Unreqvited – “Disquiet” LP/Album Review (atmospheric black metal)


Simply put, today’s offering is a benchmark for what every atmospheric/third wave black metal album should sound as good as.  Yet it is but what only a few achieve and what most hope for.  Not since Alcest’s Souvenirs album or anything Chiral has put out have I heard a release like this equal to its majestic qualities.

This is the LP re-release of Canadian one-man project Unreqvited’s album DisquietDisquiet was originally released in 2016 via Pest Productions.  However, it has since been re-released in LP format giving the recording the added character it deserves.

From Concilium, “the mysterious Unreqvited blasted forth with a heartbreaking form of post-black metal completely given over to the most manic of emotions, with each of its seven equally epic tracks taking turns that were simultaneously depressing and uplifting, downward and heavenward.”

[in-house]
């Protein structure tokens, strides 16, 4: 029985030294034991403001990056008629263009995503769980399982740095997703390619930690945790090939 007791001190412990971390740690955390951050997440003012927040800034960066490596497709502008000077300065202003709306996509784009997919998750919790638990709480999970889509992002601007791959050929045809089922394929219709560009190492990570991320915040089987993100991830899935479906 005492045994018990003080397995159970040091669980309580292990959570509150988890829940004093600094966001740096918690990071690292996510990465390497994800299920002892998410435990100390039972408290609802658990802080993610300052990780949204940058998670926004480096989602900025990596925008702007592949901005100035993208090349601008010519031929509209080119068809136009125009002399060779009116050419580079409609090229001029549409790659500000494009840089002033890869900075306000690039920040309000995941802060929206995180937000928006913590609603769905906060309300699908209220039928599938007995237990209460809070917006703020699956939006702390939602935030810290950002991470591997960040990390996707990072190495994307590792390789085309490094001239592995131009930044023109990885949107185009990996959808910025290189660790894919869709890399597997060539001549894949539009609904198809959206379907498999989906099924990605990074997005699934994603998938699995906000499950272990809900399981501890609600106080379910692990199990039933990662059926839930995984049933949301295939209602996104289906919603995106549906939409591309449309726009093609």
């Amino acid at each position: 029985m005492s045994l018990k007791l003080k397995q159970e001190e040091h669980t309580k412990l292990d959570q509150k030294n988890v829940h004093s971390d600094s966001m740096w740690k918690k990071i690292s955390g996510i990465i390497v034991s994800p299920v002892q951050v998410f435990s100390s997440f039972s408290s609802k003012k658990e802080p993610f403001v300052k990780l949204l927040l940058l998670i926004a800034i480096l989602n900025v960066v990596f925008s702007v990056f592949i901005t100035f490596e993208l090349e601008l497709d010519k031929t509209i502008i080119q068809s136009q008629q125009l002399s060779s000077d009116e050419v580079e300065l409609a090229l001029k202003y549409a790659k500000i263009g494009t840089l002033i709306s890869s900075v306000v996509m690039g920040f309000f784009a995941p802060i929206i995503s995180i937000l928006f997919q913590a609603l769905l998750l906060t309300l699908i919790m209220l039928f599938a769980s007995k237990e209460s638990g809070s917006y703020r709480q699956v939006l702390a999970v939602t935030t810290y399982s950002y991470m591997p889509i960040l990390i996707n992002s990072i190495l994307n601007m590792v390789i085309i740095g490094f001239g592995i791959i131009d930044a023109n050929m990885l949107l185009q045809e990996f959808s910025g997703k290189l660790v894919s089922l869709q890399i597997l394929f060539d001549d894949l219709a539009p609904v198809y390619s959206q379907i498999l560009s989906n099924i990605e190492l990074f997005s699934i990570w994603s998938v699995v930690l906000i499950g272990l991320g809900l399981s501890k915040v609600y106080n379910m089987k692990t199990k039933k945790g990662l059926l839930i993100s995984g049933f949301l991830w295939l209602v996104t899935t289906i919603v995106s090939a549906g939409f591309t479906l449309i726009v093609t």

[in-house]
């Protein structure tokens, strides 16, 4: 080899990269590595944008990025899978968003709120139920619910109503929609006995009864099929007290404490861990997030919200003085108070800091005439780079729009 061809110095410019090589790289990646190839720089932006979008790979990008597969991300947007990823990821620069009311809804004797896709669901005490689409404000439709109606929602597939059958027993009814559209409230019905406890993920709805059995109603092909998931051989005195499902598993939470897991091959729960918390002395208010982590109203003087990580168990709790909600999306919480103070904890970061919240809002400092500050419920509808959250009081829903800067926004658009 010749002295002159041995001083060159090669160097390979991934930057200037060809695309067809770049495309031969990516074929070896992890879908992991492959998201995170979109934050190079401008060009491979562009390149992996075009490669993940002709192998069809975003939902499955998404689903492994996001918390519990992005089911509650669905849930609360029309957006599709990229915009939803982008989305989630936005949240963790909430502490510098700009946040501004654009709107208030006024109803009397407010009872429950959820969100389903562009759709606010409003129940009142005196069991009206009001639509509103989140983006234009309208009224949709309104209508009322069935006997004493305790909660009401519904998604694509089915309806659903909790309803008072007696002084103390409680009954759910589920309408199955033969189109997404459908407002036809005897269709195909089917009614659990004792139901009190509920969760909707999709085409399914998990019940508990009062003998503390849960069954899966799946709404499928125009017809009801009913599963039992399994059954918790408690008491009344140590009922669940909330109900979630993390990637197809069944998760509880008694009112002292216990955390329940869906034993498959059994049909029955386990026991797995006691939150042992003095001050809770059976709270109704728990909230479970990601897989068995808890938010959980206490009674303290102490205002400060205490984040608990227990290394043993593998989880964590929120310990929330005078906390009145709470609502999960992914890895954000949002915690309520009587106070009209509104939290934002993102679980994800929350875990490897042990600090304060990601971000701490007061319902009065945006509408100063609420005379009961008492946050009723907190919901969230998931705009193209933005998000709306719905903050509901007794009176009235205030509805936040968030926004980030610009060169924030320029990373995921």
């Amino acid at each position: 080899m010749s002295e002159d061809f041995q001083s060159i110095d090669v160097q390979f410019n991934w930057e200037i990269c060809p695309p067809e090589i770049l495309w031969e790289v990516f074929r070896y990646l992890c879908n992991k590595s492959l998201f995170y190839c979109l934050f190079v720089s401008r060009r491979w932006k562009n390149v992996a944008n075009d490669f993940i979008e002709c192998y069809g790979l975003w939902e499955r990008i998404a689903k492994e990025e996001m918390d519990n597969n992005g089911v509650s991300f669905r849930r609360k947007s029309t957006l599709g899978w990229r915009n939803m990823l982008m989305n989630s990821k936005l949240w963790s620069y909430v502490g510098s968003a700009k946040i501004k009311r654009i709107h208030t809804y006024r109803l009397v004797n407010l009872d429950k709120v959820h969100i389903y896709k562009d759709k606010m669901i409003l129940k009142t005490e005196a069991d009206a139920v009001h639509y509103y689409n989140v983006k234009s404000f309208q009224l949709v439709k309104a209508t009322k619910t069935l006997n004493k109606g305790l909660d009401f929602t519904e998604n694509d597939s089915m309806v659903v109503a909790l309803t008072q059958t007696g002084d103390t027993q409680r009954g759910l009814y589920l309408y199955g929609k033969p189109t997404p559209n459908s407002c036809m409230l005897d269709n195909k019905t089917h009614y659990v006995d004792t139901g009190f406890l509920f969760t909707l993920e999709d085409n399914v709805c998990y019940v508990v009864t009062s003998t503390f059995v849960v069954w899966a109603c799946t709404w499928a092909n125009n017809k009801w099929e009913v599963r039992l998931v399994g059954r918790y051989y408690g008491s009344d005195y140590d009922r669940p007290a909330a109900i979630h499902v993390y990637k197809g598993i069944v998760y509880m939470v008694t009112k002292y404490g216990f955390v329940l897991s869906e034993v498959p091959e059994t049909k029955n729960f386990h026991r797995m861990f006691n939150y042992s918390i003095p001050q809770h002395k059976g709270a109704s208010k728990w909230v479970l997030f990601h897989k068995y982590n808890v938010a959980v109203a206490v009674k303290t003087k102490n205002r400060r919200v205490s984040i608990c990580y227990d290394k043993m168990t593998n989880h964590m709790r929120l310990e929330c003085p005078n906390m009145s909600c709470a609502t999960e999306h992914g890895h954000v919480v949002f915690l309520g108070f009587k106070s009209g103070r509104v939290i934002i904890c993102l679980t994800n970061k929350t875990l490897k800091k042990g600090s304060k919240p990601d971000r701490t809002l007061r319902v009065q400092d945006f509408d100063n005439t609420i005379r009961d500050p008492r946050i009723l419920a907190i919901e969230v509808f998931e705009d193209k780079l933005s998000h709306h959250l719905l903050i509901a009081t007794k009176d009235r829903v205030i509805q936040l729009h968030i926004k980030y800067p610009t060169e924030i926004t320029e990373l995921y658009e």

The fact that there is but one man behind Unreqvited makes it all the more wondrous.  Musically, Disquiet blends shoe-gaze-like tremolo picking with most often steady, gut-kicking drum beats (though occasional blast beats do occur).  Serving as the backdrop we have soft synths and string sounds.  There are also plenty of emotionally intense yet not musically aggressive moments.  While the vocals are indiscernible, that’s not the point.  The point is that they serve as another dimension to the instrumentation and the layering dynamics.  They arrive and recede like in and out of a waterfall.

There are two slow, instrumental dark ambient tracks within the album to balance out the release and add dynamic to the mood.

Nostalgic, sorrowful and hopeful all in the same breath.  This album is like drowning and ascending at the same time.  Haunting and memorable; that’s Disquiet.

Fans of the likes of Alcest, An Autumn For Crippled Children and Ghost Bath are sure to enjoy this album.  Surely Disquiet will become an underground classic.  From point A to point B, there’s not a single bad moment on the album.

The vinyl and digital album are available through Cold Records “a label under the banner of Concilium (Ordo MCM, Clavis Secretorvm, AnnapurnA).”  If you are insistent upon the CD, you’ll have to go for the original issue from Pest Productions.



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